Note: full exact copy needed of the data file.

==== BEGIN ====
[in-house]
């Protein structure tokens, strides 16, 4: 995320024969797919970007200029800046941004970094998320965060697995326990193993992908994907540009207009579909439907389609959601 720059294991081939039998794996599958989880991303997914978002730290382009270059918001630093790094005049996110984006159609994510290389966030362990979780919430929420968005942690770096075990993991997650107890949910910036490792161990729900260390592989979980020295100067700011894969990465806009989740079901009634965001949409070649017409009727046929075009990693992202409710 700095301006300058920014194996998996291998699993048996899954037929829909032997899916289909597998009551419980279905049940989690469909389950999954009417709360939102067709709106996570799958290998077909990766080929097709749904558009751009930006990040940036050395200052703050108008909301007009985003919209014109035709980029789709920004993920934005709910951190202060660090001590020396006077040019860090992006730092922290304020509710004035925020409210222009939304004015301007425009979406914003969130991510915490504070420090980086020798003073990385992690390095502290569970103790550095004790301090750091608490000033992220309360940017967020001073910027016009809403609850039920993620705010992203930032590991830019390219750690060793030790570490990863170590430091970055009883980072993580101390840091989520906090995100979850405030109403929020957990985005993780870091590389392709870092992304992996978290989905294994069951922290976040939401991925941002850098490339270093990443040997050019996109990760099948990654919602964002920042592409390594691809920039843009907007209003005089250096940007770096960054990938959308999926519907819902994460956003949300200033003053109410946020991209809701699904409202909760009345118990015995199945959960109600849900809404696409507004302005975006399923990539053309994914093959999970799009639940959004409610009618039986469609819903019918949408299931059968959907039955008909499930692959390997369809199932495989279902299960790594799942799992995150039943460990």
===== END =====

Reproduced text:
[in-house]
């Protein structure tokens, strides 16, 4: 995320024969797919970007200029800046941004970094998320965060697995326990193993992908994907540009207009579909439907389609959601 720059294991081939039998794996599958989880991303997914978002730290382009270059918001630093790094005049996110984006159609994510290389966030362990979780919430929420968005942690770096075990993991997650107890949910910036490792161990729900260390592989979980020295100067700011894969990465806009989740079901009634965001949409070649017409009727046929075009990693992202409710 700095301006300058920014194996998996291998699993048996899954037929829909032997899916289909597998009551419980279905049940989690469909389950999954009417709360939102067709709106996570799958290998077909990766080929097709749904558009751009930006990040940036050395200052703050108008909301007009985003919209014109035709980029789709920004993920934005709910951190202060660090001590020396006077040019860090992006730092922290304020509710004035925020409210222009939304004015301007425009979406914003969130991510915490504070420090980086020798003073990385992690390095502290569970103790550095004790301090750091608490000033992220309360940017967020001073910027016009809403609850039920993620705010992203930032590991830019390219750690060793030790570490990863170590430091970055009883980072993580101390840091989520906090995100979850405030109403929020957990985005993780870091590389392709870092992304992996978290989905294994069951922290976040939401991925941002850098490339270093990443040997050019996109990760099948990654919602964002920042592409390594691809920039843009907007209003005089250096940007770096960054990938959308999926519907819902994460956003949300200033003053109410946020991209809701699904409202909760009345118990015995199945959960109600849900809404696409507004302005975006399923990539053309994914093959999970799009639940959004409610009618039986469609819903019918949408299931059968959907039955008909499930692959390997369809199932495989279902299960790594799942799992995150039943460990």